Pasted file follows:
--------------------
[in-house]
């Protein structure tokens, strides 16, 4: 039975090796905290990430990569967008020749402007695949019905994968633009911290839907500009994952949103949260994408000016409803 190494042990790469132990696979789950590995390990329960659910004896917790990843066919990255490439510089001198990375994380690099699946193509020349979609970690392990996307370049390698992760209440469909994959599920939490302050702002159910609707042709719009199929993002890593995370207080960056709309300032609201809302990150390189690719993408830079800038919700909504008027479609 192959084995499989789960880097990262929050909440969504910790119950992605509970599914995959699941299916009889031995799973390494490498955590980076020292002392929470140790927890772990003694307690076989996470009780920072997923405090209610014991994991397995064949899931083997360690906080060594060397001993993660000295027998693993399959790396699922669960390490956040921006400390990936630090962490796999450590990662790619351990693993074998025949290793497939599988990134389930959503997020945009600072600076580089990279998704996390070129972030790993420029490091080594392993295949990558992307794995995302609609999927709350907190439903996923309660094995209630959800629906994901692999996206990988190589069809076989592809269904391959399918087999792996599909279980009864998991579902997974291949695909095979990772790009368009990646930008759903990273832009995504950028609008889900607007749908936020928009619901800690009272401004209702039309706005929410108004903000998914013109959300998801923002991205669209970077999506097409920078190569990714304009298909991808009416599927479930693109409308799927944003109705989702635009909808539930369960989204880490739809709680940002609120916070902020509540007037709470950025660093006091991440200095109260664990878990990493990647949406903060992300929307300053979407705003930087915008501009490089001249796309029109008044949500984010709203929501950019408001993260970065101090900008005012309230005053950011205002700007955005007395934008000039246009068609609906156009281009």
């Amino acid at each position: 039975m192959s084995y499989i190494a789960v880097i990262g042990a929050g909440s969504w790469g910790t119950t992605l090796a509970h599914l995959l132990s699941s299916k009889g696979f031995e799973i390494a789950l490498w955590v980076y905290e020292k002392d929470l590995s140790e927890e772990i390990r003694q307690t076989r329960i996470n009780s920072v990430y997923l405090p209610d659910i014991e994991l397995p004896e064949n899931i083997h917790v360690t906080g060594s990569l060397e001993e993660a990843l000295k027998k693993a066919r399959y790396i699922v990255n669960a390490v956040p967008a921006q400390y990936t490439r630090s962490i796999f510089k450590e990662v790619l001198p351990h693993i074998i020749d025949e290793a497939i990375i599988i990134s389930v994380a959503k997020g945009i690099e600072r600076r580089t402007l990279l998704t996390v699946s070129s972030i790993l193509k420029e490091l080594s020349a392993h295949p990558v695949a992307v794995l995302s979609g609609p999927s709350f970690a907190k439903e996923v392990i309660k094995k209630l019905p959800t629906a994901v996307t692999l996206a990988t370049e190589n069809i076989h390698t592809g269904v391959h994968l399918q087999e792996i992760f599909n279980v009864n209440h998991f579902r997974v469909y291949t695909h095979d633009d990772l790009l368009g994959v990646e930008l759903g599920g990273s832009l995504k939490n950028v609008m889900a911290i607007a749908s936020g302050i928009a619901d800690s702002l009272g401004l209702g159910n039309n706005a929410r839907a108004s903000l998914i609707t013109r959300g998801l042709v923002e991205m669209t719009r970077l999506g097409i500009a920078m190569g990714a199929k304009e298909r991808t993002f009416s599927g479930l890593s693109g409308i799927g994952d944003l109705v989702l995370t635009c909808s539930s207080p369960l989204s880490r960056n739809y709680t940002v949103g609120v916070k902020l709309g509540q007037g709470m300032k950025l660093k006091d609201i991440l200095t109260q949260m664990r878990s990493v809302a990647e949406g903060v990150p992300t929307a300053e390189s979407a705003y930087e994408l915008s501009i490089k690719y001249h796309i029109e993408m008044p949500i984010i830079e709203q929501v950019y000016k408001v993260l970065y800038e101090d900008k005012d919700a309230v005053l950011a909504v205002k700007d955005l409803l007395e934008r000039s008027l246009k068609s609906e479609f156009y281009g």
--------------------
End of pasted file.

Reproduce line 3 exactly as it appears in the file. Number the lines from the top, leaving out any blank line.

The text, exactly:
């Amino acid at each position: 039975m192959s084995y499989i190494a789960v880097i990262g042990a929050g909440s969504w790469g910790t119950t992605l090796a509970h599914l995959l132990s699941s299916k009889g696979f031995e799973i390494a789950l490498w955590v980076y905290e020292k002392d929470l590995s140790e927890e772990i390990r003694q307690t076989r329960i996470n009780s920072v990430y997923l405090p209610d659910i014991e994991l397995p004896e064949n899931i083997h917790v360690t906080g060594s990569l060397e001993e993660a990843l000295k027998k693993a066919r399959y790396i699922v990255n669960a390490v956040p967008a921006q400390y990936t490439r630090s962490i796999f510089k450590e990662v790619l001198p351990h693993i074998i020749d025949e290793a497939i990375i599988i990134s389930v994380a959503k997020g945009i690099e600072r600076r580089t402007l990279l998704t996390v699946s070129s972030i790993l193509k420029e490091l080594s020349a392993h295949p990558v695949a992307v794995l995302s979609g609609p999927s709350f970690a907190k439903e996923v392990i309660k094995k209630l019905p959800t629906a994901v996307t692999l996206a990988t370049e190589n069809i076989h390698t592809g269904v391959h994968l399918q087999e792996i992760f599909n279980v009864n209440h998991f579902r997974v469909y291949t695909h095979d633009d990772l790009l368009g994959v990646e930008l759903g599920g990273s832009l995504k939490n950028v609008m889900a911290i607007a749908s936020g302050i928009a619901d800690s702002l009272g401004l209702g159910n039309n706005a929410r839907a108004s903000l998914i609707t013109r959300g998801l042709v923002e991205m669209t719009r970077l999506g097409i500009a920078m190569g990714a199929k304009e298909r991808t993002f009416s599927g479930l890593s693109g409308i799927g994952d944003l109705v989702l995370t635009c909808s539930s207080p369960l989204s880490r960056n739809y709680t940002v949103g609120v916070k902020l709309g509540q007037g709470m300032k950025l660093k006091d609201i991440l200095t109260q949260m664990r878990s990493v809302a990647e949406g903060v990150p992300t929307a300053e390189s979407a705003y930087e994408l915008s501009i490089k690719y001249h796309i029109e993408m008044p949500i984010i830079e709203q929501v950019y000016k408001v993260l970065y800038e101090d900008k005012d919700a309230v005053l950011a909504v205002k700007d955005l409803l007395e934008r000039s008027l246009k068609s609906e479609f156009y281009g």